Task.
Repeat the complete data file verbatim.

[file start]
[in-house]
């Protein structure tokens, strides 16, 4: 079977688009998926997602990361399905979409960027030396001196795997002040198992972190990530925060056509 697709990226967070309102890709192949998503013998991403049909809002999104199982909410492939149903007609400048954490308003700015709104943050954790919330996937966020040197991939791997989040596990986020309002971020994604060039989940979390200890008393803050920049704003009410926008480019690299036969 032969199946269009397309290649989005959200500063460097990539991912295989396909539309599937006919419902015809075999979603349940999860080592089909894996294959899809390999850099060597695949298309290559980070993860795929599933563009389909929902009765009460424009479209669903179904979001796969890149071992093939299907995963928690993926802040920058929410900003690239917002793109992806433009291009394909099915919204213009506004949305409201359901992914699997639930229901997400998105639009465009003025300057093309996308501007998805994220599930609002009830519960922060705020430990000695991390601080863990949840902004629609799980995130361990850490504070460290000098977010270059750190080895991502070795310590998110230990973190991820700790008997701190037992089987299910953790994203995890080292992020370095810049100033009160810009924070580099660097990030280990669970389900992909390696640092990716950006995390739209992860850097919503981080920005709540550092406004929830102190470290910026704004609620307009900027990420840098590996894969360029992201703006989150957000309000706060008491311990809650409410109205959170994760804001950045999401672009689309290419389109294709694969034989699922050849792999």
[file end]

[in-house]
């Protein structure tokens, strides 16, 4: 079977688009998926997602990361399905979409960027030396001196795997002040198992972190990530925060056509 697709990226967070309102890709192949998503013998991403049909809002999104199982909410492939149903007609400048954490308003700015709104943050954790919330996937966020040197991939791997989040596990986020309002971020994604060039989940979390200890008393803050920049704003009410926008480019690299036969 032969199946269009397309290649989005959200500063460097990539991912295989396909539309599937006919419902015809075999979603349940999860080592089909894996294959899809390999850099060597695949298309290559980070993860795929599933563009389909929902009765009460424009479209669903179904979001796969890149071992093939299907995963928690993926802040920058929410900003690239917002793109992806433009291009394909099915919204213009506004949305409201359901992914699997639930229901997400998105639009465009003025300057093309996308501007998805994220599930609002009830519960922060705020430990000695991390601080863990949840902004629609799980995130361990850490504070460290000098977010270059750190080895991502070795310590998110230990973190991820700790008997701190037992089987299910953790994203995890080292992020370095810049100033009160810009924070580099660097990030280990669970389900992909390696640092990716950006995390739209992860850097919503981080920005709540550092406004929830102190470290910026704004609620307009900027990420840098590996894969360029992201703006989150957000309000706060008491311990809650409410109205959170994760804001950045999401672009689309290419389109294709694969034989699922050849792999």